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HOW TO NAVIGATE TRADE SHOW PLANNING IN 2021

by Ed Zilinskas, E.V.P. of Business Development at Lab Exhibits & Services

“Forewarned is Forearmed.”

-Latin Proverb

The live trade show industry is slowly getting back on its feet after more than a year of show cancellations and postponements. Collectively, we are back to planning future trade shows and working closely with our clients and vendors. However, things are looking a lot different than they used to and it appears as though we have a new set of rules to play by.

Due to the pandemic, we are dealing with many issues with suppliers and vendors. As a result, your exhibit manufacturing and display services outlook may need to change regarding timelines and budgets.

 

Here are a few things to consider as you begin planning your next live trade show.

Vaccination Requirements:

Recently, two large healthcare conferences announced that attendees, exhibitors, and staff must show proof of being fully vaccinated to attend their trade shows later this year. Click to Read.

This requirement could become the norm for our industry, and it could present challenges for some organizations. Do your research on future show vaccination requirements and have conversations with your staff to be prepared.

 Rising Costs of Raw Materials:

 The costs of raw materials have been on the rise for some time. As an example, according to the Wall Street Journal, “Lumber prices have sailed more than 75% higher than the pre-pandemic record.” A 4’x8′ sheet of plywood has more than doubled in cost in the last year.

The cost for other materials such as Steel, Aluminum, Sintra (PVC), and Plexiglass have also risen considerably.

While planning, you need to understand that prices will be inflated, so be ready to increase your Budget or decrease your display needs. Also, keep checking your supplier’s costs. We are seeing some suppliers suspending their price lists until they can achieve price stability.  Quotes also have a shortened life span and decisions will need to be made quickly to lock-in prices.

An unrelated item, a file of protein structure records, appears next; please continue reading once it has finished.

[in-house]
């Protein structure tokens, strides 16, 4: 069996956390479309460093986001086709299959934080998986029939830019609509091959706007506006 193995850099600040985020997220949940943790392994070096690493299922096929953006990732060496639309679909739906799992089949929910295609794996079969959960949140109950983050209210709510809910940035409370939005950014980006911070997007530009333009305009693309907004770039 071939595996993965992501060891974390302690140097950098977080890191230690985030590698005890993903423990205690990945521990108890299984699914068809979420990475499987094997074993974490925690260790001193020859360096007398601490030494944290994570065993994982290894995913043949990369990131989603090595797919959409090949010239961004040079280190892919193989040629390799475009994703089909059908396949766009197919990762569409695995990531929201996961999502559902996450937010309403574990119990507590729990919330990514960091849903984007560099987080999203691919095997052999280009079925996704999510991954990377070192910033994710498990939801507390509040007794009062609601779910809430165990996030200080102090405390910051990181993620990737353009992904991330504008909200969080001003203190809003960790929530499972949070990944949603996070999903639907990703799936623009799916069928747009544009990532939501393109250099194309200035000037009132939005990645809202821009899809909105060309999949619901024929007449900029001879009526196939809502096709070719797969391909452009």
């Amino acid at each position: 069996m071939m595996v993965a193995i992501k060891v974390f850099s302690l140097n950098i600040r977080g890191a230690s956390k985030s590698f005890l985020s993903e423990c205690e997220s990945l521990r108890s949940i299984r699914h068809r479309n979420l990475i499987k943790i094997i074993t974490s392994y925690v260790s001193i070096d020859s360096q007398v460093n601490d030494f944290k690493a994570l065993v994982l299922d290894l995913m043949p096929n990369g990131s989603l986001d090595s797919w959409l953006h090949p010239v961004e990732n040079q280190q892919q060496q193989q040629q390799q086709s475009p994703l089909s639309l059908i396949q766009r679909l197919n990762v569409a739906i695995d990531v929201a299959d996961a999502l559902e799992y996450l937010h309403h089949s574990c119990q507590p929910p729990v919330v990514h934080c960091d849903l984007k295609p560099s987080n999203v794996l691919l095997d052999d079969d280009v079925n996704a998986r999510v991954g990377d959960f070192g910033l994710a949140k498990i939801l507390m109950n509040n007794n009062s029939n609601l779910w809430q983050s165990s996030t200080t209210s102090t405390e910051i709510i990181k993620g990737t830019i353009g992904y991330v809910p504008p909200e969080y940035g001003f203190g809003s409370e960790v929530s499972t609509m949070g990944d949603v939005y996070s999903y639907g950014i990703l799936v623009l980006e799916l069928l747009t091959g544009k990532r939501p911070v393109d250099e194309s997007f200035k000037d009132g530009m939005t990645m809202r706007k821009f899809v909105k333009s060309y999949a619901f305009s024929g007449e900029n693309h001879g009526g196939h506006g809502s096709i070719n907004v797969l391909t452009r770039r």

Supply Chain Delays:

The supply chain has slowed down for primary construction elements and display services. The backlog at shipping ports and weather-related delays have impacted lead times. In addition, the cost of shipping services is rising due to increased fuel costs and the lack of drivers. However, drivers are not the only trade professionals in short supply.  There are also labor shortages in most industries, which could result in construction labor shortages for installation and dismantling exhibits.  As a result, every industry is experiencing high demand, low inventory, long lead times, and labor shortages.

Whether you are planning a Portable display or a Custom exhibit, start the process earlier than you typically would. There will be no opportunity to expedite with the cost of air freight nearly up 200%.

These challenges all sound like doom and gloom, but the vaccine brings hope that factories and suppliers can soon ramp up production. In the meantime, consider this an “eye-opener” to prepare you better and help you plan the execution of your next display project.

Trade Show Planning Options in 2021

The current business climate is making it challenging to plan a trade show effectively. Until the cost of raw materials and the supply chain delays stabilize, we are left trying to find feasible options. Below are two viable options I believe every exhibitor should consider this year.

Custom Rental Exhibits:

The best way to alleviate current budgetary and timeline pains is to rent a custom exhibit.

An existing rental display can be modified with custom embellishments to fit your form, function, and brand requirements.  Executed correctly, no one would know that you are renting your display.  A custom rental exhibit will typically cost approximately 25% – 33% of a newly built display. In addition, you receive the added value of the following: